Arizona's Best Hidden Gems

12:00:00 PM La Mesa RV 0 Comments

Arizona is a beautiful place to travel with many uniquely hidden, not so famous, incredibly diverse and amazing landmarks in its terrain that is unlike other states. Located northeast of Flagstaff, about 15 miles from Tuba City is one of Arizona's indeed hidden gems.  Everyone knows the Grand Canyon, but in a very untraveled area between the Hopi and Navajo reservations in northeast Arizona lies the Coal Mine Canyon. Coal Mine Canyon is on the outskirts of the painted desert, a 120 mile stretch of very colorful land in the Moenkopi Wash.


Remote and isolated, Coal Mine Canyon is unique because of the rock or land shape and detail - the colors produced from the sandstone and minerals that vary from a deep rust to a light beige and back to a dark charcoal. The formations consist of wildly contrasting bands of color quickly changing from one to another. During certain seasons, patches of green appear at the bottom of the ravine. The views can be rugged, steep and narrow at points and very wide at others. The canyon has a varied layout of eroded spires, cliffs, hoodoos, also called tent rocks, and gullies all in a spectrum of shapes and colors. It's an incredible sight and a great place for landscape photography.

Coal Mine Canyon La Mesa RV Experience Life Blog
Photo courtesy of Your Hike Guide

While hiking is available in the canyon though not advertised, camping is not. RV parks closer to Tuba City can be used as your base camp. Make sure also to bring plenty of food and water as there isn't a restaurant for about 15 miles or so.  Not too far from Coal Mine Canyon is the meteor crater that does come with an RV park. Hit the canyon in the day and the crater at night while falling asleep to a view of the stars as you've never seen.


A few tidbits on the meteor crater: it’s approximately 50,000 years old, and it sits at an elevation of 1,740 m or 5,710 ft above sea level. It's about 1,200 m (3,900 ft) in diameter, and 170 m or 560 ft deep. At The center, is 210–240 m or 690–790 ft of rubble lying above the crater bedrock. It's a site to see and something worth photographing. The stars at night are as visible as visible gets with the open horizon and no city lights to take away from the celestial beauty after sundown. Additional information on the crater can be found at: www.meteorcrater.com


Next to the Grand Canyon, Sycamore Canyon is the second largest canyon in Arizona. Sycamore is 56,000 acres of greenery and canyon and is only accessible by foot or horseback. Outdoor lovers have plenty of options including hiking, swimming, horseback riding, fishing and observing the wildlife in one of Arizona's most beautiful yet least traveled areas.

Sycamore Canyon La Mesa RV Experience Life Blog
Photo Courtesy of Arizona Leisure

The land and rock in Arizona are full of color and Sycamore Canyon doesn't disappoint. Formations like pinnacles, mesas, arches, and buttes, make the scenery quite astonishing.

Arizona has some beautiful mountainous scenery as well. One that isn't as widely visited is Mount Graham in southern Arizona.

Mount Graham La Mesa RV Experience Life Blog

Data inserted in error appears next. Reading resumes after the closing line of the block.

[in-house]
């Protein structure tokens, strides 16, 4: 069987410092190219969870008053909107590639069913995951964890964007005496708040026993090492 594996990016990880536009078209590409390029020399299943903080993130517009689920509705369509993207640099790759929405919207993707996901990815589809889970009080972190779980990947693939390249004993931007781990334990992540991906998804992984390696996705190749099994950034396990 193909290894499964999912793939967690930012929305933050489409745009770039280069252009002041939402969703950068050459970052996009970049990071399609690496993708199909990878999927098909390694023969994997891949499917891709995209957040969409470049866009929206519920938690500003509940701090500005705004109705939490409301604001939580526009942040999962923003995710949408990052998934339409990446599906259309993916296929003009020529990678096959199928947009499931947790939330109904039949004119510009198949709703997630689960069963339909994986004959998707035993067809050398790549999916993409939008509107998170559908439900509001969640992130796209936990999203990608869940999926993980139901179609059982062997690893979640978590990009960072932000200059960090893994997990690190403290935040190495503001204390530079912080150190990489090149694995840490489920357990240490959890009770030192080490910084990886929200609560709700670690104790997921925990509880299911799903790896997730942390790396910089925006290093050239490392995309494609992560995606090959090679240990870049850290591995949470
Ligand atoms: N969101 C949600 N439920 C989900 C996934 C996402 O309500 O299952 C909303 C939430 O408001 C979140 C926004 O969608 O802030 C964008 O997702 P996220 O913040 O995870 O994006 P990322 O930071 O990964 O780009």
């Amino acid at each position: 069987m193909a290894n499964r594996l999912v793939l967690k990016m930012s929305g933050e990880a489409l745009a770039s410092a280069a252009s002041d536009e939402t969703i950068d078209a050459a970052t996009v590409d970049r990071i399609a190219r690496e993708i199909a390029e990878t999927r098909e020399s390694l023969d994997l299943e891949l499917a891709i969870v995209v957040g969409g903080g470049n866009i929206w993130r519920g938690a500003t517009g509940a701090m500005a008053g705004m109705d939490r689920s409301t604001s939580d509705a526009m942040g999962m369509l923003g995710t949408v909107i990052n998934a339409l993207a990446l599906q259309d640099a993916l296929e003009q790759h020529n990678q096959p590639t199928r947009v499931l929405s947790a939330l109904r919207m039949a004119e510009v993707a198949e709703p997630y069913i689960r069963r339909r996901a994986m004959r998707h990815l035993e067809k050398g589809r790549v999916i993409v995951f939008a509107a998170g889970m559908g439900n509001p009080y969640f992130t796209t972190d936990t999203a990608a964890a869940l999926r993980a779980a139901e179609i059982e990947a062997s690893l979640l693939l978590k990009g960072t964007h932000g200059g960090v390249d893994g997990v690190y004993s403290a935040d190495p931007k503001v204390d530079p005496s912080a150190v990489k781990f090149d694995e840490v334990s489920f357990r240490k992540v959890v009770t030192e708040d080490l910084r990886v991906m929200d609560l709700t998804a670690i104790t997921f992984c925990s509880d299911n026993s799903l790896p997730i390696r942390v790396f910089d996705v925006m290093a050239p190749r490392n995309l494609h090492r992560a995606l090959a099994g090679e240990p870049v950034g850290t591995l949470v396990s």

Photo Courtesy of Elevation Maplogs


The mountain's elevation reaches an incredible 10,724 feet. It is the highest elevation in Graham County, Coronado National Forest, and the Pinaleño Mountains. Mount Graham's highest peak itself is frequently referred to as "High Peak." It is twentieth of the 57 ultra-prominent summits of the lower 48 states, and the most prominent in Arizona.

While there, be sure to check out the observatory as well. For additional information visit: http://mgio.arizona.edu/visiting-public

Mount Graham Observatory La Mesa RV Experience Life Blog
Photo courtesy of Mount Graham Observatory

From Mount Graham we take you even further southeast to Bisbee. In 1877, tracker, Jack Dunn found signs of mineralization that led to Bisbee's growth as a mining city, and by the 20th century, the mining industry was in a boom! Bisbee was one of the largest cities of the time competing with St. Louis and San Francisco.

Bisbee has some of the oldest and most original attractions, from Warren Ballpark to Arizona's first golf course, and community library. All still in operation today. A big draw to this day is the Copper Queen Mine that produced millions of dollars of wealth, not just in copper but also gold, silver and other minerals. In 1975 the mine closed but you can take a tour of the mine today with a retired miner that will give you the experience of what it was like to work there. Check out more information on the tour here: www.queenminetour.com

Something to consider before making the trip is caterpillar/butterfly season. During the spring months, the area becomes infested with caterpillars and ultimately butterflies depending on the time of year. It’s quite the site if you’ve not seen it before.

If you need a place to stay for a couple of days, there is the Queen Mine RV Park www.queenminervpark.com. There are some really neat places to eat as well such as Bisbee’s Table www.bisbeetable.com. The town is full of history and even nightlife if after eating you’d like to hear some live music or check out some art galleries. Also… one last morsel of fun is the Annual Bisbee 1000, The Great Stair Climb. Information on this foot race can be found here: www.bisbee1000.org. Climb the stairs and the enjoy many other fun events that make the race unique.

Bisbee Table Burgers La Mesa RV Experience Life Blog
Photo courtesy of Bisbee Table

These are some of our favorite hidden gems in Arizona.  What are some of yours?

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